In 2000, Birnbaum, a corporate business development manager, had come all the way from Rechovot, Israel. He had never heard of Baiersdorf until he looked at one of his family trees. His great-great-grandfather, the renowned numismatist Abraham Merzbacher, was born there in 1812, as was another famous relative, the mountaineer and explorer Gottfried Merzbacher. In the first half of the 19th century, the era in which the two men were born, almost one third of Baiersdorf’s 1,400 residents was Jewish.
David Birnbaum’s relatives had left Baiersdorf for various reasons and in all directions. Abraham Merzbacher went to study in Munich. He became a banker and collected one of the largest private Jewish libraries in the world. Gottfried Merzbacher caught wanderlust. He went to explore Central Asia’s Tian Shan mountains, indulging in nature’s “wondrously sweet, flowery alpine valleys… wild gorges… rock chains of unprecedented boldness.” Later, a glacial lake there was named after him. In his expedition “sketches” (available only in German) Merzbacher also wrote that in the magic of this “unworldly solitude (…) the struggles and passions caused by the contrast of people’s real or perceived interests appeared surreal, like phantoms.”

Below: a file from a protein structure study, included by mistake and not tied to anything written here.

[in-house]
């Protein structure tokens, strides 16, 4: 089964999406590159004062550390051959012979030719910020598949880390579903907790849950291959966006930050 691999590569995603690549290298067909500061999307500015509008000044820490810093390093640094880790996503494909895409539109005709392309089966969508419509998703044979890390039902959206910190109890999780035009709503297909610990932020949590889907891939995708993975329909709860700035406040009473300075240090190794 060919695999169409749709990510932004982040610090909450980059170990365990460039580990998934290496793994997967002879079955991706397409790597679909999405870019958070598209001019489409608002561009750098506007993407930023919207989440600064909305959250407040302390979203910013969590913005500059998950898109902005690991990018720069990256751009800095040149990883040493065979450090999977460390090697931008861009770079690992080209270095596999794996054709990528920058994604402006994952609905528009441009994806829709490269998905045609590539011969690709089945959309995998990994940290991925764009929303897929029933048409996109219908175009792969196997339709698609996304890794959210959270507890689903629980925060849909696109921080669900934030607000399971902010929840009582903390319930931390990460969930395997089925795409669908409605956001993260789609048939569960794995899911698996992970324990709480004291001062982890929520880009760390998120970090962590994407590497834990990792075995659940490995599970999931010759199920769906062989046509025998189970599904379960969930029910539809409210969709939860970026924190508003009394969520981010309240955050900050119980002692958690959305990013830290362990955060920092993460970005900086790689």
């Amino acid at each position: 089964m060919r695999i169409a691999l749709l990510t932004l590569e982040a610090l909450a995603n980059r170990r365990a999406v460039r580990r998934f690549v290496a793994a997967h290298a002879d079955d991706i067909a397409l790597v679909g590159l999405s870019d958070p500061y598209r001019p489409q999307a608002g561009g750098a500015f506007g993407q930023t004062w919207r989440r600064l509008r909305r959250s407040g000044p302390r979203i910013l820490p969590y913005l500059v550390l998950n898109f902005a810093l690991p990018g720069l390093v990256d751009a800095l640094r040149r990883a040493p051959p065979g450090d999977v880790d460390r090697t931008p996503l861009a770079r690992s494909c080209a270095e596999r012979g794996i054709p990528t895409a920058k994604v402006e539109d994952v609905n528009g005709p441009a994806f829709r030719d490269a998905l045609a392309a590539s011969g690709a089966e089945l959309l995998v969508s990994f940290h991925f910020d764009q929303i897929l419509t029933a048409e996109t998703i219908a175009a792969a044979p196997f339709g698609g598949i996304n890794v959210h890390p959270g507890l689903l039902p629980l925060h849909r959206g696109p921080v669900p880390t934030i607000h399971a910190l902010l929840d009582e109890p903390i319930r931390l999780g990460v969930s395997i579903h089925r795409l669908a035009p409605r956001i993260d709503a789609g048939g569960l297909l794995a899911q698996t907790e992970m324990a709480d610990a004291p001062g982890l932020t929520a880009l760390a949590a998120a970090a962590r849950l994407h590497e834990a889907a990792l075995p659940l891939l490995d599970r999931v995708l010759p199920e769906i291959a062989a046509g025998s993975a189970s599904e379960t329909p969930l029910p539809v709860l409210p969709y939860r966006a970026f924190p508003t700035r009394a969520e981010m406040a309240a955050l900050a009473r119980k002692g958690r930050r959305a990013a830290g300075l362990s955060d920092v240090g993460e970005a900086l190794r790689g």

David Birnbaum knocked at the town hall in Baiersdorf’s neat main square. He expected to unearth information about his family by looking at 300- or 400-year-old tax records at the town’s archive, as he had done in other places in Germany. A clerk said that the archive was a complete mess; no way that he’d find anything there. Normally, the clerk disclosed, they don’t even let people go to the Jewish cemetery unescorted. But since Birnbaum had come all the way from Israel and only had a few hours, he could take the big iron key and go to the cemetery which was, unlike other Jewish cemeteries, located right in the center of town. Read more…
Below, our favorite stories of the week. Kindle users, you can also get them as a Readlist.
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Jessica Gross | Longreads | August 2015 | 17 minutes (4,402 words)